Parents and groups who decide a book should not be available at all to children or even adults are taking away the benefits of those books. The reader is not limited by birth, geographic location, or time, since reading allows meeting people, debating philosophies, and experiencing events far beyond the narrow confines of an individual’s own existence.[vi]

Judy Bloom, author of several books that have been challenged or banned, believes censorship is conceived through one thing, “I believe that censorship grows out of fear, and because fear is contagious, some parents are easily swayed. Book banning satisfies their need to feel in control of their children’s lives. This fear is often disguised as moral outrage. They want to believe that if their children don’t read about it, their children won’t know about it. And if they don’t know about it, it won’t happen.”[vii]

That’s why teachers and librarians have to work extra hard to make sure children have access to any and all the books they want but still come up with a list of books that satisfies parents and other groups while also allowing kids to broaden their horizons and letting their imagination to flourish. The teacher must exercise care to select or recommend works for class reading and group discussion.[viii]

Censorship in schools is a growing problem. The NCTE recommends a two-step program to protect students’ right to read for every school to adopt:

  • the establishment of a representative committee to consider book selection procedures and to screen complaints; and
  • a vigorous campaign to establish a community atmosphere in which local citizens may be enlisted to support the freedom to read.[ix]

Students and adults should be allowed to read anything and everything, taking away that right is unconstitutional, however, parents should be more involved in what their kids are reading. There are just other ways of going about it instead of taking away other children’s rights. Parents should open up a dialogue with their kids and teachers. They can ask the teacher for a comparable book that both parties approve of. Parents should talk about the things they don’t like about the book with their children and tell them why and answer their questions. There are other ways for parents to shelter their child instead of ruining it for everyone else; they just need to use their imagination.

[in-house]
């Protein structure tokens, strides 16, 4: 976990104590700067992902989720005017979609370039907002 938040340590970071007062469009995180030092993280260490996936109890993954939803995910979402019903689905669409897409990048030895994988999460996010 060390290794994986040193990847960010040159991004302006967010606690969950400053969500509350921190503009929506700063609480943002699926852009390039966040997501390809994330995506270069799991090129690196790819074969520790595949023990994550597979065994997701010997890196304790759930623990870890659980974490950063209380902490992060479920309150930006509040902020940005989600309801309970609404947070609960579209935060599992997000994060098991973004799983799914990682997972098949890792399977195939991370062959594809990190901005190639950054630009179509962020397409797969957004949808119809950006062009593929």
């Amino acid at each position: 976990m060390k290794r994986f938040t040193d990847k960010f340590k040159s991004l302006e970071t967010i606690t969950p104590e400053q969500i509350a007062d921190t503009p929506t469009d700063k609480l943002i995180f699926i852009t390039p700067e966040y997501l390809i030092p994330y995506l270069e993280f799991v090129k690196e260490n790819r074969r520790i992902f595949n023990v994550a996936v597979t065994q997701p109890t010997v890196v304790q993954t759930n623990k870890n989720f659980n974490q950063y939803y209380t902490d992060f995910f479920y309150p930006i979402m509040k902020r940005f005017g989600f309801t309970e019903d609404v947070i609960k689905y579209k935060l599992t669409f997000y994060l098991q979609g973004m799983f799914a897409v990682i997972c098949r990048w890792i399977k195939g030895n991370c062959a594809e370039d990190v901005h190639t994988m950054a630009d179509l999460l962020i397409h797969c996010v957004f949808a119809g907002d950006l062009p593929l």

[i] R. Wolf Baldassarro, Banned Books Awareness: Charlotte’s Web by E.B. White, April 3, 2011.

[ii] Jessie Junhardt and Amy Hertz, The 11 Most Surprising Banned Books, The Huffington Post, Posted 5/29/10, Updated: 5/25/11.

[iii] Melanie Jones, Banned Books: 7 Surprising Reasons to Censor. International Business Times Online. September 30, 2011.

[iv] Pam Gaulin, Banner Books Week: 10 Banned Books You Might Not Expect. Yahoo! News online. September 24, 2011.

[vi] NCTE. Guideline on The Students’ Right to Read.

[vii] Judy Bloom. Judy Bloom Talks About Censorship.

[viii] NCTE. Guideline on The Students’ Right to Read.

[ix]  NCTE. Guideline on The Students’ Right to Read.